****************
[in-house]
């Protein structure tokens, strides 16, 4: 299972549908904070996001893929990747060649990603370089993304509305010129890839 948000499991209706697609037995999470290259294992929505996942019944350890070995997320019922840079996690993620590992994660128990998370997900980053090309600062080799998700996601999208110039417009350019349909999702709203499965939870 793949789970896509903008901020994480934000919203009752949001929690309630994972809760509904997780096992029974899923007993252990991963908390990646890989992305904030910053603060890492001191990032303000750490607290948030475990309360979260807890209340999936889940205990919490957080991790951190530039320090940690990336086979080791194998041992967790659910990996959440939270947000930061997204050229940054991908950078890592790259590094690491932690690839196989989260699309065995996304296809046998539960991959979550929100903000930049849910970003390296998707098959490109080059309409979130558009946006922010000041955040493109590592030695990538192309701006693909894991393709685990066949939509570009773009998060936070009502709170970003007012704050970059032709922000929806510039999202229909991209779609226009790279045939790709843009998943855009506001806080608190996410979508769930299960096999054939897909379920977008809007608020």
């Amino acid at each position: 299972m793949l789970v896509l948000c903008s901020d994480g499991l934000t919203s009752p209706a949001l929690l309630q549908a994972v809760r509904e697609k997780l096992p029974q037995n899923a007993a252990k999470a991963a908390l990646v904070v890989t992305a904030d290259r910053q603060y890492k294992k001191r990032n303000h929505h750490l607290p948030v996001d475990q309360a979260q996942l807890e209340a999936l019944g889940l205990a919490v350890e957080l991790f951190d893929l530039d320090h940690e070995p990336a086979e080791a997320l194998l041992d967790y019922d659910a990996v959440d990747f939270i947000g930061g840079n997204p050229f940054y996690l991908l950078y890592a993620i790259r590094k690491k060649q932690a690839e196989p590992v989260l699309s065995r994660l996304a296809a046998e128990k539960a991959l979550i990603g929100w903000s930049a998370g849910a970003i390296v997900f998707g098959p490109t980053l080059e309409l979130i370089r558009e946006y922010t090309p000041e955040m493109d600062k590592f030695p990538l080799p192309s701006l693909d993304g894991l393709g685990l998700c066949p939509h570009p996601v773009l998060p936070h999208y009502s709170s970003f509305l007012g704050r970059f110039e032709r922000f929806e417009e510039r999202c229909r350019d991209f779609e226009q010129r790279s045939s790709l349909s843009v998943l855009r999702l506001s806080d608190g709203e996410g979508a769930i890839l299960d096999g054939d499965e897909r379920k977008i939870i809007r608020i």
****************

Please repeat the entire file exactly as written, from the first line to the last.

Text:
[in-house]
């Protein structure tokens, strides 16, 4: 299972549908904070996001893929990747060649990603370089993304509305010129890839 948000499991209706697609037995999470290259294992929505996942019944350890070995997320019922840079996690993620590992994660128990998370997900980053090309600062080799998700996601999208110039417009350019349909999702709203499965939870 793949789970896509903008901020994480934000919203009752949001929690309630994972809760509904997780096992029974899923007993252990991963908390990646890989992305904030910053603060890492001191990032303000750490607290948030475990309360979260807890209340999936889940205990919490957080991790951190530039320090940690990336086979080791194998041992967790659910990996959440939270947000930061997204050229940054991908950078890592790259590094690491932690690839196989989260699309065995996304296809046998539960991959979550929100903000930049849910970003390296998707098959490109080059309409979130558009946006922010000041955040493109590592030695990538192309701006693909894991393709685990066949939509570009773009998060936070009502709170970003007012704050970059032709922000929806510039999202229909991209779609226009790279045939790709843009998943855009506001806080608190996410979508769930299960096999054939897909379920977008809007608020």
């Amino acid at each position: 299972m793949l789970v896509l948000c903008s901020d994480g499991l934000t919203s009752p209706a949001l929690l309630q549908a994972v809760r509904e697609k997780l096992p029974q037995n899923a007993a252990k999470a991963a908390l990646v904070v890989t992305a904030d290259r910053q603060y890492k294992k001191r990032n303000h929505h750490l607290p948030v996001d475990q309360a979260q996942l807890e209340a999936l019944g889940l205990a919490v350890e957080l991790f951190d893929l530039d320090h940690e070995p990336a086979e080791a997320l194998l041992d967790y019922d659910a990996v959440d990747f939270i947000g930061g840079n997204p050229f940054y996690l991908l950078y890592a993620i790259r590094k690491k060649q932690a690839e196989p590992v989260l699309s065995r994660l996304a296809a046998e128990k539960a991959l979550i990603g929100w903000s930049a998370g849910a970003i390296v997900f998707g098959p490109t980053l080059e309409l979130i370089r558009e946006y922010t090309p000041e955040m493109d600062k590592f030695p990538l080799p192309s701006l693909d993304g894991l393709g685990l998700c066949p939509h570009p996601v773009l998060p936070h999208y009502s709170s970003f509305l007012g704050r970059f110039e032709r922000f929806e417009e510039r999202c229909r350019d991209f779609e226009q010129r790279s045939s790709l349909s843009v998943l855009r999702l506001s806080d608190g709203e996410g979508a769930i890839l299960d096999g054939d499965e897909r379920k977008i939870i809007r608020i």